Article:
(John Kemp is a Reuters market analyst. The views expressed are
* Chart 1: tmsnrt.rs/2hn3rOW
* Chart 2: tmsnrt.rs/2hn39HL
* Chart 3: tmsnrt.rs/2hn4uOV
By John Kemp
LONDON, Dec 20 Weak La Nina conditions have
persisted over the Pacific Ocean in the final quarter of 2016
but are likely to fade during the first three months of 2017.
La Nina conditions have been reported since July with sea
surface temperatures in the central-eastern Pacific colder than
But the sea surface temperature anomaly has barely met the
threshold to qualify as a La Nina episode and U.S. government
forecasters predict La Nina will give way to more neutral
conditions during early in 2017. (tmsnrt.rs/2hn3rOW)
La Nina episodes are normally associated with a warm and dry
winter across the southern United States while conditions are
colder and wetter over the northern part of the country.
But correlations between the El Nino-Southern Oscillation
(ENSO) cycle and winter weather conditions in the United States
are not particularly strong.
In general, a strong El Nino or La Nina episode is more
likely to produce a significant weather impact in North America.
Weak El Nino and La Nina episodes are less likely to have an
observable effect as there are too many other influences on
La Nina has contributed to unusually warm weather over the
southern United States since July, according to U.S. government
But there have been fewer signs of consistent cold weather
over the northern part of the country, where temperatures have
mostly been above the long-term average.
The weakness of La Nina in 2016 is probably one reason why
heating demand across the United States has been so low this
heating season to date.
La Nina is the cold phase of the ENSO cycle of which El Nino
is the better-known warm phase.
ENSO is an irregular cycle with an average periodicity of
about 3 to 4 years but with repetitions varying from about 2 to
7 or even 10 years ("El Nino, La Nina and the Southern
Oscillation", Philander, 1990).
Both El Nino and La Nina episodes vary considerably in terms
of their intensity, duration and frequency, so although the
general cycle is well understood prediction remains challenging.
La Nina episodes are characterised by a welling up of cold
waters off the coast of Peru, carried into the central Pacific
by the equatorial current.
During a La Nina episode, the trade winds are stronger than
normal, accelerating the equatorial current and carrying cold
water further west than usual.
The strong trade winds are themselves caused by a bigger
than normal difference in atmospheric pressure between the
eastern and western Pacific.
The pressure differential causes the trade winds to
accelerate as well as increasing the return flow of air in the
The cooling of surface waters across the central and eastern
Pacific in turn helps fuel the pressure differentials which
drive the trade winds.
So the ocean and atmosphere circulations become locked in
phase and reinforce one another in a classic example of positive
El Nino, the warm phase of ENSO, is characterised by the
opposite phenomena to La Nina: warmer than normal waters off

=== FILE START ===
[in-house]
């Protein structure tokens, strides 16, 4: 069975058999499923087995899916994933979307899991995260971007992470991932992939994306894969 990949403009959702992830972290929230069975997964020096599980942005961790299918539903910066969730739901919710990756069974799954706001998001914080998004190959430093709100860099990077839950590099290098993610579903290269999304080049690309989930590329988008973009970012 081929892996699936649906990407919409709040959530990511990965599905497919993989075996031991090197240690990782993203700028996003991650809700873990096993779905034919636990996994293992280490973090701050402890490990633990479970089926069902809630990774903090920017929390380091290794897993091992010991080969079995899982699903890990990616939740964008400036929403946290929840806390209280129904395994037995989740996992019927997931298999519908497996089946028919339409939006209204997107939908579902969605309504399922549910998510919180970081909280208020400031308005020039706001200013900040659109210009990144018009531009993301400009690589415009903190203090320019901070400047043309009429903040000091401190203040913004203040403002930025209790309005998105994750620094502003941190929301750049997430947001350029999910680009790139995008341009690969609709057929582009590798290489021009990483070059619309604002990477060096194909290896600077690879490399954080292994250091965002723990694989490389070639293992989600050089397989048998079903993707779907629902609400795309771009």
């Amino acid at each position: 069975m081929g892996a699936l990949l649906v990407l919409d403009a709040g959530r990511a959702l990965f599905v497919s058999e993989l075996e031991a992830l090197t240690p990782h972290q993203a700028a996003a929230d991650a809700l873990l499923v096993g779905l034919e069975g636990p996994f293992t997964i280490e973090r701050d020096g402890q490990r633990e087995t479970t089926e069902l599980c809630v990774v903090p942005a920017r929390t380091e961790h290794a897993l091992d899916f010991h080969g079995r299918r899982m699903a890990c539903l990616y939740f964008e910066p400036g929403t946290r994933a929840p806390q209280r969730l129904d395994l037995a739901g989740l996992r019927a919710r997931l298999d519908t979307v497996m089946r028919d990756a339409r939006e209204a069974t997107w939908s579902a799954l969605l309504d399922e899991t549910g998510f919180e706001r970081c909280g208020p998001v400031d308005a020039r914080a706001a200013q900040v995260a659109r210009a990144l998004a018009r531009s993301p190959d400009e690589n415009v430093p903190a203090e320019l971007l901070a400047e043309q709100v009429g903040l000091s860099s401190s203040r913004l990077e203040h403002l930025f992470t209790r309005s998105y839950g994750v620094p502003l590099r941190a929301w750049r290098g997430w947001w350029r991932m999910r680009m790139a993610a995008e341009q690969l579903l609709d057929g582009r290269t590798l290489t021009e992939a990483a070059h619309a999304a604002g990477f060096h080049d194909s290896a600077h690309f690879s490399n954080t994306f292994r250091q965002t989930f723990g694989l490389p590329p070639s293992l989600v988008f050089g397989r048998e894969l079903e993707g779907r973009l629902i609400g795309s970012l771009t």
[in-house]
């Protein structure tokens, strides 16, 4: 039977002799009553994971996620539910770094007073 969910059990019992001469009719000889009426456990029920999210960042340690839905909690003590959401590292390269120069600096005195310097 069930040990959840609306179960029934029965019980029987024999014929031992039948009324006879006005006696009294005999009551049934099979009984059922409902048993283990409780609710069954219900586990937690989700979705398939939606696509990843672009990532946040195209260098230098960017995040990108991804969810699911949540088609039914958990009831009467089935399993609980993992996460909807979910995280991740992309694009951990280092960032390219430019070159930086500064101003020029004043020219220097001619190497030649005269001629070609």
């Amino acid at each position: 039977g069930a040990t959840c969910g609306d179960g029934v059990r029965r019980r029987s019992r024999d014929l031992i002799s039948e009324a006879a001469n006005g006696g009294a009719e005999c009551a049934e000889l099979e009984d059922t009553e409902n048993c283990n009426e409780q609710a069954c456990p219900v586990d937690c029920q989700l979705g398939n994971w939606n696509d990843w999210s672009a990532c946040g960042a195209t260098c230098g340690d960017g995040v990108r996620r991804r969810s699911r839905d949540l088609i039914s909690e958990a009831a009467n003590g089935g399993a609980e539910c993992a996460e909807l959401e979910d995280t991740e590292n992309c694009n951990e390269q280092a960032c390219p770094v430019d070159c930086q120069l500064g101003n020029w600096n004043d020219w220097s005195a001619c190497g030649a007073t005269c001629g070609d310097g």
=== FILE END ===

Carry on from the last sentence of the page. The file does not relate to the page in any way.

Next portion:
Peru and into the Pacific, weak trade winds and lower than
average pressure differences.
The positive feedback mechanisms which sustain La Nina and
El Nino are usually weakest between March and May, becoming
progressively stronger between June and August and peaking
towards the end of the year.
So the shift from La Nina to El Nino or vice-versa is most
likely to occur in March and April each year ("Teleconnections
linking worldwide climate anomalies", Glantz et al, 1991).
The unusually strong El Nino of 2015 broke down during the
early months of 2016, as expected, and then transitioned towards
La Nina during May and June.
But La Nina developed relatively late, rather than during
April-May, and the cold cycle conditions never became
Sea surface temperatures have been about minus 0.5 degrees
Celsius colder than normal since June, only just meeting the
threshold for declaring La Nina to be present.
The sea surface temperature anomaly in the central-eastern
Pacific never deepened as would be expected during a strong La
On the atmospheric side, pressure differentials have
strengthened after the El Nino of 2015, but have never been much
above their long-term average (tmsnrt.rs/2hn39HL).
Trade winds have also intensified following the end of El
Nino, but again never much above the long-run average (tmsnrt.rs/2hn4uOV).
The result has been a marginal La Nina episode which already
shows signs of having passed its peak ("La Nina forecast
downgraded as trade winds remain moderate", Reuters, Sept. 21).
U.S. government forecasters predict La Nina conditions will
prevail between December and February with a forecast
probability of 51 percent.
But the probability of La Nina persisting will decline to 33
percent between February and April and then to just 24 percent
between March and May.
Neutral ENSO conditions (not meeting the threshold for
either La Nina or El Nino) are the most likely to prevail from
the first quarter of 2017.
The probability of El Nino will increase steadily especially
from March onwards ("Official probabilistic ENSO forecast",
Climate Prediction Center, Dec 2016).
(Editing by David Clarke)